More or less every April at Augusta for a start. We all know that the Masters should be the kindest major to McIlroy and yet only fleetingly have we seen him at his best there, and most often when his chances of winning have receded.
The fast-finishing major top-10 has become a leitmotif. It looks good in the record books but masks a truth that McIlroy and all his fans would rather not acknowledge.
Veering dangerously close to – but I hope not quite reaching – the realms of cod psychology, it has always seemed to me that McIlroy knows.
He is emotionally intelligent and in tune with the world he inhabits. In the build-up to the Masters, he gives the most convincing answers in interviews and press conferences.
This year, it was all about a new meditation routine. In the form of his life, he shot an opening 73 and was never a feature in the tournament.
Last Wednesday, I sat in his set-piece press conference and he handled it beautifully. He looked relaxed, calm, confident and as though he had considered every eventuality. He always seems to find the right words.
He finished with some rare perspective – reminding us all that the Open Championship, and Northern Ireland’s complex history, were much more important factors in the week ahead than any single player.
He meant what he said.
And then he went out and shot 79.
Come Friday night, he could not quite hold back the tears, which only went to show what a weight he was bearing.
I don’t believe there is anything remotely calculated about McIlroy.
If there were then I think he would have enjoyed major success and plenty of it in the last five years.
It’s simplistic and disrespectful to suggest that if McIlroy plays his best then the rest are playing for second place. But at the same time who would dispute that he should have added to his major collection in the second half of his 20s.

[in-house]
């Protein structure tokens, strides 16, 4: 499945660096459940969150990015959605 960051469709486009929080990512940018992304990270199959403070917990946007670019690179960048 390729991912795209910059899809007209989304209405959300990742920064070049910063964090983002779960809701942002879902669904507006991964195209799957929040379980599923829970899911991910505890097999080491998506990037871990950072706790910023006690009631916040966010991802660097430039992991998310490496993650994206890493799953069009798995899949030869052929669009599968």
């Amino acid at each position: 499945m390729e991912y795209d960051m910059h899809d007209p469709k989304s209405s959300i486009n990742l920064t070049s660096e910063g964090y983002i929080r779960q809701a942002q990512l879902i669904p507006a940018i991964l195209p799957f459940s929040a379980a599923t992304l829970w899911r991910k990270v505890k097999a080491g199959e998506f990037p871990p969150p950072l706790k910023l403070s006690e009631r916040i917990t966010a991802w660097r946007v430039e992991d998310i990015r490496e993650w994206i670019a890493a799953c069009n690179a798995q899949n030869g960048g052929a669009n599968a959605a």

Off the course, McIlroy continues to behave with class.
The day after Shane Lowry lifted the Claret Jug he wrote an open – and indeed Open – letter to his fans:
“Whether you were there in person or watching on TV it was overwhelming to experience,” he wrote. “Your support hit me like a ton of bricks. I’m so appreciative and I’ll do my best to let you know that more often. I’ve learnt a lot over the last few days and I’m more motivated than ever to become the golfer I know I can be.”
McIlroy is aware of his own failings. He continues to be his own man. There’s nothing wrong with being headstrong and he can’t always please everyone. He’s also endearingly human. It’s why he’s almost universally admired in the game.
On the course, he isn’t able to channel his emotions with anything like the same precision.
Maybe, just maybe, in years to come he – and we – will look back on this Open as his BC/AD moment. When, in emotional terms, boy became man. If his career is to be truly fulfilling then it’s high time that on-course enigmatic Rory caught up with off-course endearing Rory.
Rory McIlroy’s major record since last win
Masters: 4, T10, T7, T5, T21
US Open: T9, MC, MC, MC, T9
The Open: DNP, T5, T4, T2, MC
PGA Championship: 17, MC, T22, T50, T8